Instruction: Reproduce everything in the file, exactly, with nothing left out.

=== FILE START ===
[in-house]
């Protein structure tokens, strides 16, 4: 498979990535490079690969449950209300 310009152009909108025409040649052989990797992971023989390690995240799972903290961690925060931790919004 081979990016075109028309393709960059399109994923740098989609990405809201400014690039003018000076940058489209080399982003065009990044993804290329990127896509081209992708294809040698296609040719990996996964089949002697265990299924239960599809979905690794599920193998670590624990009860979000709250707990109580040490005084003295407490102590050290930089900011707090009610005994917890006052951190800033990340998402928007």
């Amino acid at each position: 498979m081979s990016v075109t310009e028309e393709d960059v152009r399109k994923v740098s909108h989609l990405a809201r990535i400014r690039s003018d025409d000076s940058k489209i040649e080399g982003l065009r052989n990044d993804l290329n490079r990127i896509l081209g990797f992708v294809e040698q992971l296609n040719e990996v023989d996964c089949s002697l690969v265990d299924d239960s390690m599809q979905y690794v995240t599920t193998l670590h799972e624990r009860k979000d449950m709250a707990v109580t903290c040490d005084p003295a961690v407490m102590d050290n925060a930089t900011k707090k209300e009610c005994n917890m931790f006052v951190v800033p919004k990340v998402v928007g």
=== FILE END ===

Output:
[in-house]
């Protein structure tokens, strides 16, 4: 498979990535490079690969449950209300 310009152009909108025409040649052989990797992971023989390690995240799972903290961690925060931790919004 081979990016075109028309393709960059399109994923740098989609990405809201400014690039003018000076940058489209080399982003065009990044993804290329990127896509081209992708294809040698296609040719990996996964089949002697265990299924239960599809979905690794599920193998670590624990009860979000709250707990109580040490005084003295407490102590050290930089900011707090009610005994917890006052951190800033990340998402928007």
């Amino acid at each position: 498979m081979s990016v075109t310009e028309e393709d960059v152009r399109k994923v740098s909108h989609l990405a809201r990535i400014r690039s003018d025409d000076s940058k489209i040649e080399g982003l065009r052989n990044d993804l290329n490079r990127i896509l081209g990797f992708v294809e040698q992971l296609n040719e990996v023989d996964c089949s002697l690969v265990d299924d239960s390690m599809q979905y690794v995240t599920t193998l670590h799972e624990r009860k979000d449950m709250a707990v109580t903290c040490d005084p003295a961690v407490m102590d050290n925060a930089t900011k707090k209300e009610c005994n917890m931790f006052v951190v800033p919004k990340v998402v928007g």